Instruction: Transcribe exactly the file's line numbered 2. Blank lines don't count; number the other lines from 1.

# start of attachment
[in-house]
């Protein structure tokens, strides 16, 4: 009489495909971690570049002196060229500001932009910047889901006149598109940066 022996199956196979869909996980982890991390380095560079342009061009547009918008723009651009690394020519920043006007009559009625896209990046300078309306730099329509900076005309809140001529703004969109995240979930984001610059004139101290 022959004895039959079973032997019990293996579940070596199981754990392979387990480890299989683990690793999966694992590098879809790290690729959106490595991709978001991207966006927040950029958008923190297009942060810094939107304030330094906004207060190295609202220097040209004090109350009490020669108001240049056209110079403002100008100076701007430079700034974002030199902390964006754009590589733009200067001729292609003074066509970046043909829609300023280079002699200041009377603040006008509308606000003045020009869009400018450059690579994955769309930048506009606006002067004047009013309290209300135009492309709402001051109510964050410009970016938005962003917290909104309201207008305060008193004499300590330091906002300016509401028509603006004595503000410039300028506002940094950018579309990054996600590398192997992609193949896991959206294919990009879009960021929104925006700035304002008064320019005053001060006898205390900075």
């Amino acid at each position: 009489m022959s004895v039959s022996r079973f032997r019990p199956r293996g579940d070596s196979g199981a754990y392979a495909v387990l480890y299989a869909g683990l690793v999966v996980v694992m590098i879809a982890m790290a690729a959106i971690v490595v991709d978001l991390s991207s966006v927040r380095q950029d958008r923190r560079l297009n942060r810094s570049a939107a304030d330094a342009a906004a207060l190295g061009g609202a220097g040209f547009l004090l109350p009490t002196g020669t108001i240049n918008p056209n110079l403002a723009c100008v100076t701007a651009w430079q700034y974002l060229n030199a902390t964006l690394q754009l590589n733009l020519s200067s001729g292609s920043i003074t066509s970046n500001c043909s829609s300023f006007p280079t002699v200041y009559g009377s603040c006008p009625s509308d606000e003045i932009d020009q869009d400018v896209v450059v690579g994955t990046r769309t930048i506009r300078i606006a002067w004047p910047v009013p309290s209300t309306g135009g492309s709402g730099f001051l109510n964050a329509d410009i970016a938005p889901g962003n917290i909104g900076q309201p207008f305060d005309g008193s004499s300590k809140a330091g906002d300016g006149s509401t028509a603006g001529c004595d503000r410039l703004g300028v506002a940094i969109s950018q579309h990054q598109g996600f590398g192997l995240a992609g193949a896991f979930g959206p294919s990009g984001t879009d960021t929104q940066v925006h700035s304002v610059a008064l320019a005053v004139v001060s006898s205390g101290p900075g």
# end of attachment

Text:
């Protein structure tokens, strides 16, 4: 009489495909971690570049002196060229500001932009910047889901006149598109940066 022996199956196979869909996980982890991390380095560079342009061009547009918008723009651009690394020519920043006007009559009625896209990046300078309306730099329509900076005309809140001529703004969109995240979930984001610059004139101290 022959004895039959079973032997019990293996579940070596199981754990392979387990480890299989683990690793999966694992590098879809790290690729959106490595991709978001991207966006927040950029958008923190297009942060810094939107304030330094906004207060190295609202220097040209004090109350009490020669108001240049056209110079403002100008100076701007430079700034974002030199902390964006754009590589733009200067001729292609003074066509970046043909829609300023280079002699200041009377603040006008509308606000003045020009869009400018450059690579994955769309930048506009606006002067004047009013309290209300135009492309709402001051109510964050410009970016938005962003917290909104309201207008305060008193004499300590330091906002300016509401028509603006004595503000410039300028506002940094950018579309990054996600590398192997992609193949896991959206294919990009879009960021929104925006700035304002008064320019005053001060006898205390900075």